August 9, 1944, the VP-137 aircraft, equipment and personnel were loaded aboard the USS Nassau (CVE-16) for transportation to Hawaii; all arrived at Ford Island on the Fifteenth of August. After unloading all personnel, aircraft and equipment, everything was delivered to NAS Kaneohe under control of FAW 2.
August 22, 1944, a six aircraft detachment was sent to Midway Island to conduct daily patrols. Crew 18 with LT Markham as Pilot in Command while I flew in the right seat as Co-Pilot. We traditionally had an additional crew of four at their respective battle stations. Initially we were assigned to conduct some additional training, carrying out attacks on mock enemy warships off Midway. We came in low and fast, what a rush! Man this is the most, and we couldn't wait to see some real action. And we saw action soon enough.
October 15, 1944, VPB-137 (VP was changed to VPB, Patrol Bomber) we were deployed south to Mokerang Field, Los Negros on Admiralty Island. This was all part of island hopping our way to the Philippines.
January 1, 1945 we found our way to Tacloban Field on Leyte. What a shock, when we landed at Tacloban, the runway had been constructed from a steel mat laid on sand. When the tires hit, it sent up a road like I had never heard. We were one of the first squadrons there, and somehow it seems we were ahead of supply. All we had to eat for days was good ol' Spam. Our Navy cooks were masters at preparing it in a multitude of ways. God Bless these creative hero's.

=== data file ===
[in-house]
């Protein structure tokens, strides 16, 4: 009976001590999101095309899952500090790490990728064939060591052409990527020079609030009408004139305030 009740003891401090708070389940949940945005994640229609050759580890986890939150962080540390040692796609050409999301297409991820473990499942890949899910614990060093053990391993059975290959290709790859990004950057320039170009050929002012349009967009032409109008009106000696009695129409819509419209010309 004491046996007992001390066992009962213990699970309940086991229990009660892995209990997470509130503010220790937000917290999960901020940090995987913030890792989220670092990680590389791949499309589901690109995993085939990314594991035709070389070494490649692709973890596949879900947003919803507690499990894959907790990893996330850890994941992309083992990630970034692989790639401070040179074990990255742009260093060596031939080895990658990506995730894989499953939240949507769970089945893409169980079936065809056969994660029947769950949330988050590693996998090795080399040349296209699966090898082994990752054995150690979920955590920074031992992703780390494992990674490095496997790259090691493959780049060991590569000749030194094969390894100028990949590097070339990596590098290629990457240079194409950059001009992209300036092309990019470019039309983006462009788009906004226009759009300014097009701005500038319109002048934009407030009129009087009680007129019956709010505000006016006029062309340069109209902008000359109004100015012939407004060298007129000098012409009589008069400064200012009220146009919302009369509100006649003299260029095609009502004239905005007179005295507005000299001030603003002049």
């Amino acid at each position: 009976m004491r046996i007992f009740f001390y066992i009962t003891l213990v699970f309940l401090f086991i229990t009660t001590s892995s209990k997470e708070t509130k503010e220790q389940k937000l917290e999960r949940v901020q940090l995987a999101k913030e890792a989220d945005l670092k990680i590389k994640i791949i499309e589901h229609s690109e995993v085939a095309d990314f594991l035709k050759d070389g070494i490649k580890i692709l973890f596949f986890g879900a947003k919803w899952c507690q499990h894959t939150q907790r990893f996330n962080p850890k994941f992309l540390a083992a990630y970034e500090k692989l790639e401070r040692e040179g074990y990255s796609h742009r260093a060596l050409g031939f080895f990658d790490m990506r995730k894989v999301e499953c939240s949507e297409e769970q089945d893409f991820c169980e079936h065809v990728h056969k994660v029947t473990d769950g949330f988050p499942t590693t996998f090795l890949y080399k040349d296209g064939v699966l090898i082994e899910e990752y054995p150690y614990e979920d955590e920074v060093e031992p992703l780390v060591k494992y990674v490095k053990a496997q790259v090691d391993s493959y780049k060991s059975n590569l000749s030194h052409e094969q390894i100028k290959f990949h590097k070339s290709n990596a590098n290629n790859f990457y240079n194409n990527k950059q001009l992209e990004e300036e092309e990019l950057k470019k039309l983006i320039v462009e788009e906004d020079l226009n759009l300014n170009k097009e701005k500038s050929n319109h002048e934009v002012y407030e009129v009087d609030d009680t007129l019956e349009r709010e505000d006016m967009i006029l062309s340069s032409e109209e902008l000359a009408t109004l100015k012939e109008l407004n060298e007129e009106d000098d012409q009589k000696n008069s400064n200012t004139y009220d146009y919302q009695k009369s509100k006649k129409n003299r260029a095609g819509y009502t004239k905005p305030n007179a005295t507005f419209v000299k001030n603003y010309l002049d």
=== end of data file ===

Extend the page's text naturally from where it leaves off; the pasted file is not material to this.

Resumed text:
January 3, 1945, in the early AM the ground crew loaded our planes with gas and bombs, the time had come to put training aside and act on what we had been trained to do. With all the aircraft at the ready it was an awesome sight and all the crews were at the ready for an early morning mission. However, just prior to manning the ships a single Japanese Bomber, in a surprise raid, bombed our field. We lost nine aircraft and two were badly damaged. All of our special radar equipment was lost, and now all of our special training was to no avail. Nonetheless the next squadron coming into Leyte replaced our planes; we were back in the business of Patrolling and Bombing.